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When I Was Little

by Wendy Hermance

My first memories were of living with my father, my mother and my brother in Florham Park, New Jersey in a tiny, 18th century frame house on an endless, bare back yard that sloped into a woods. The land must have been farmed at one time, though the soil was dry and sandy. We had a rusty, used slide that ended in a small sand pile, and that was it.  

Inside, the house was never finished.  My father tore the walls out and we lived with open cavities. This was interesting for what he found and showed me; a tiny bisque doll known as a Frozen Charlotte, and a black, shriveled, leather shoe of a little child. Outside, my second-story bedroom window faced a busy road, but was well-protected by a huge and fragrant lilac tree. To this day I love flowers and the color lilac is especially mine.

Across the street lived a Japanese family in a modern split-level house. My mother would visit their mother for tea, bringing us along. I think they had a well-behaved boy and girl a few years older than us, who paid us no attention. Their mother gave us travelling plums; salty, sweet and licorice-flavored. Some were dry and hard and needed to be sucked and nibbled at before the thin fruit separated from the seed.  Others were soft and gooey, like the insides of soft dates.  They were wrapped in double wrappers, signifying their specialness. 

Otherwise I ate carrots, so many carrots!  I was never without one clutched in my fist at this time, so that one visitor - a nasty and presumptuous man, who might have been a Realtor appraising our house for foreclosure because we lost it soon after - told me I would get “carrot poisoning” and my skin would turn orange. Even at the age of four, I knew the man was an idiot. He was pasty-skinned and smoking a cigarette as he criticized my diet. He knew nothing of value.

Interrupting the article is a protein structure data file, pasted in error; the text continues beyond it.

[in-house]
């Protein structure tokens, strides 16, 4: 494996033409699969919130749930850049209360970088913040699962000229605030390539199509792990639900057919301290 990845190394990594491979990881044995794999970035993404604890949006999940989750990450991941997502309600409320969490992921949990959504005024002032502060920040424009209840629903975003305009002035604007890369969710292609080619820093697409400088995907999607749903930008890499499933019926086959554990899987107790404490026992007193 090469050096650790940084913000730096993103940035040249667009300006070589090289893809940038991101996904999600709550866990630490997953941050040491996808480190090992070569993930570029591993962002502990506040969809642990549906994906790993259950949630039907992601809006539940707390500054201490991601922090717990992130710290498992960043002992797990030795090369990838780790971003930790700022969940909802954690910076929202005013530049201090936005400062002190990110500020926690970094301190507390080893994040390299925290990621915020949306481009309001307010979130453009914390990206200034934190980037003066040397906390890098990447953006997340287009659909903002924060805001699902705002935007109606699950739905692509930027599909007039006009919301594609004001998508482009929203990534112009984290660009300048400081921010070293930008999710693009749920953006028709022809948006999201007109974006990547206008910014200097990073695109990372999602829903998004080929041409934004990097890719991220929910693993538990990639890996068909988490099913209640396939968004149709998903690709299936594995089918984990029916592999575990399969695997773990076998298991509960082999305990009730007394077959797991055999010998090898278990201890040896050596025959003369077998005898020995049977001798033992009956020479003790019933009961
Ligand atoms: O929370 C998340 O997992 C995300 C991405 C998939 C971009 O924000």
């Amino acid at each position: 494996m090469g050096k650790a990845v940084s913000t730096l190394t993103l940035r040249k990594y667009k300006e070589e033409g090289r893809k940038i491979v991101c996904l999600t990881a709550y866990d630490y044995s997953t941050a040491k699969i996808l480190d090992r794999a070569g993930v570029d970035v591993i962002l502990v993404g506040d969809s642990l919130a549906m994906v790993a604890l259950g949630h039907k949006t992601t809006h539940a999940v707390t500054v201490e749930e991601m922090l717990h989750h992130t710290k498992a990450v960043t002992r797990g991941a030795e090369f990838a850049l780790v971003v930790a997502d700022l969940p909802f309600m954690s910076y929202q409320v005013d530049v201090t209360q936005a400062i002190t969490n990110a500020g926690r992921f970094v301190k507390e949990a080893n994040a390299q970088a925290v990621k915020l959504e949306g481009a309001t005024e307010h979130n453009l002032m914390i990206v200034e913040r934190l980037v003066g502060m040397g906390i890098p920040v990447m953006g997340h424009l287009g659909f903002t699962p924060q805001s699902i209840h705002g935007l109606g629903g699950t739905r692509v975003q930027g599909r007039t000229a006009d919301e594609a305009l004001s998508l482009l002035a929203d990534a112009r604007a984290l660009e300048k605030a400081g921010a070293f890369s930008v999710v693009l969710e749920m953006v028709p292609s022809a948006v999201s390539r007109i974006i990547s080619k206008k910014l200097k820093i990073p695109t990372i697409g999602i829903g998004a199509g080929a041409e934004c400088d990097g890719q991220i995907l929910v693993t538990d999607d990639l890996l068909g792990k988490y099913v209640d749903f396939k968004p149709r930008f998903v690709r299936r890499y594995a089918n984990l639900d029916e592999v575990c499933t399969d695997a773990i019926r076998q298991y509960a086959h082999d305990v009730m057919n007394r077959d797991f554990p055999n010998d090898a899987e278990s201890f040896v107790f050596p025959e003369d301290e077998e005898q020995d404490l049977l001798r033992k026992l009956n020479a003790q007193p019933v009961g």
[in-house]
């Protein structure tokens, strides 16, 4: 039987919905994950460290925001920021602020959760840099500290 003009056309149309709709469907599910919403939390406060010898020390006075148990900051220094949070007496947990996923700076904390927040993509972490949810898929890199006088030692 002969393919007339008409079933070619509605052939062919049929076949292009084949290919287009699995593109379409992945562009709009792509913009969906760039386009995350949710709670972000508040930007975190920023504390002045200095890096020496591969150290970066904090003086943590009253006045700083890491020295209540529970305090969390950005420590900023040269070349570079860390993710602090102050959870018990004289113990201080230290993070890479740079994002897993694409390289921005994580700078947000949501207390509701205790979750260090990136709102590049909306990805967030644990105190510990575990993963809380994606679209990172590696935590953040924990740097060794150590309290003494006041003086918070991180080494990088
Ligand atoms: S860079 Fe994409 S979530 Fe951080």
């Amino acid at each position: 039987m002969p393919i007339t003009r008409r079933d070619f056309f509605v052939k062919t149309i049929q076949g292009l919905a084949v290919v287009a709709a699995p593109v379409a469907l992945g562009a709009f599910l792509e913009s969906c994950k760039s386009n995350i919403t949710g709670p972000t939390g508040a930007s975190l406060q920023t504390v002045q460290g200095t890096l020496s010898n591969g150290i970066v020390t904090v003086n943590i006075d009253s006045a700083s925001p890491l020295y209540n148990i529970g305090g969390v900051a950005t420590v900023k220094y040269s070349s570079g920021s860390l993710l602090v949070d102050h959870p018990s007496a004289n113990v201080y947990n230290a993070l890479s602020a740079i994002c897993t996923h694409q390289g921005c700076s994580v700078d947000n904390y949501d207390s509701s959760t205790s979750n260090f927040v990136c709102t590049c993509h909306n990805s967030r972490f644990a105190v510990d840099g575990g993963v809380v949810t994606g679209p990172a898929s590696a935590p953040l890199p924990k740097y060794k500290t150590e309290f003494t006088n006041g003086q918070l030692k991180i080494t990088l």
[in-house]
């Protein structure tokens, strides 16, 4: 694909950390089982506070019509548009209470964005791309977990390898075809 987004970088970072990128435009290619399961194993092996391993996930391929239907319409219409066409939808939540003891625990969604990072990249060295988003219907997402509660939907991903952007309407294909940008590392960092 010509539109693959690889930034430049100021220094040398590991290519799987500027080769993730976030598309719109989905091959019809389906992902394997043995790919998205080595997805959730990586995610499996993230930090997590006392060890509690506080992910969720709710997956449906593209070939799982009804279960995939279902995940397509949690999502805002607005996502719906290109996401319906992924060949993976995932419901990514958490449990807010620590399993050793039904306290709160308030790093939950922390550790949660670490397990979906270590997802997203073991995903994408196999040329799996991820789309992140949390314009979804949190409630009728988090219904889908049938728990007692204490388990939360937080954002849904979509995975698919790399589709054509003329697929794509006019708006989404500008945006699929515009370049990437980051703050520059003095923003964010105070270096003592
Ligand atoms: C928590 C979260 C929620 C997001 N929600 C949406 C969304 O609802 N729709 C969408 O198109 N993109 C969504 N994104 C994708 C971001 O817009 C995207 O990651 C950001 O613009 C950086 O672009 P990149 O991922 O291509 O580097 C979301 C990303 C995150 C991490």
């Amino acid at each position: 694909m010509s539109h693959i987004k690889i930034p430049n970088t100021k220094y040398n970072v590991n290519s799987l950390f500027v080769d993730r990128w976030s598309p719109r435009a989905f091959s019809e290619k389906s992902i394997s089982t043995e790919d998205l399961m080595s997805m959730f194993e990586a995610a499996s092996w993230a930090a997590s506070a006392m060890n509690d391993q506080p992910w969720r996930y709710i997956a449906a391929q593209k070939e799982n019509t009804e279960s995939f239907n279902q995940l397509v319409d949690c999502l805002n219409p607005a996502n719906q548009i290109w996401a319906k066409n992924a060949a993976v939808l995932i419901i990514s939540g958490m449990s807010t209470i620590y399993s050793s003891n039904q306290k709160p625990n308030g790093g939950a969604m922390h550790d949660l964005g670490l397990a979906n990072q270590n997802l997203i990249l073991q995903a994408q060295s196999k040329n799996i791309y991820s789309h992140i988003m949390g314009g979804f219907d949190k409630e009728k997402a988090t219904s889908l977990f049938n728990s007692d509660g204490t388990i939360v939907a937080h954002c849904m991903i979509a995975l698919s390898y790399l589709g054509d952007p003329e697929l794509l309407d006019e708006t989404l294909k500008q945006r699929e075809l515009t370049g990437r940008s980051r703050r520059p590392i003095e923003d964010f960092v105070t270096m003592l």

We also had a dog named Percival, or Percy. He was a Wire-Haired Terrier from the pound. The otherwise perfectly-tailored little chap had been hurt and his jaw was crooked so he appeared to be smiling all the time. He loved us so that he let us push and drag him up the steep, metal slide steps and push him down the polished steel chute. At the bottom he waited patiently allowing us to cover him in sand, wincing but without complaint. Allegedly he bit the mail man. Allegedly he made my brother allergic. When we moved into my grandmother´s house, he was disappeared. This was my first brush with injustice.

From Florham Park we had moved to Madison, the next town over, into the half-timbered Tudor my grandfather had built. My grandfather had just died by then. His name was James Alexander Smith, although this was a made-up name as he was a foundling. He was a bit aloof, (although also sick). He was a circuit court judge and a successful insurance and real estate man, who probably never had much time for children. I remember Sunday lunches with my grandfather, the drive to Howard Johnsons restaurant for fried clam strips and chocolate-chip-mint ice cream, dyed an elegant, bluish-green pastel. This was a very fancy occasion for us. I would be dressed in a party dress with wide crinoline, and a ribbon sash tied in a bow at my back. To this day I will never pass up fried clams with tomato ketchup. I have painted the walls to every home I have lived in for 25 years in a similar ice cream pale green.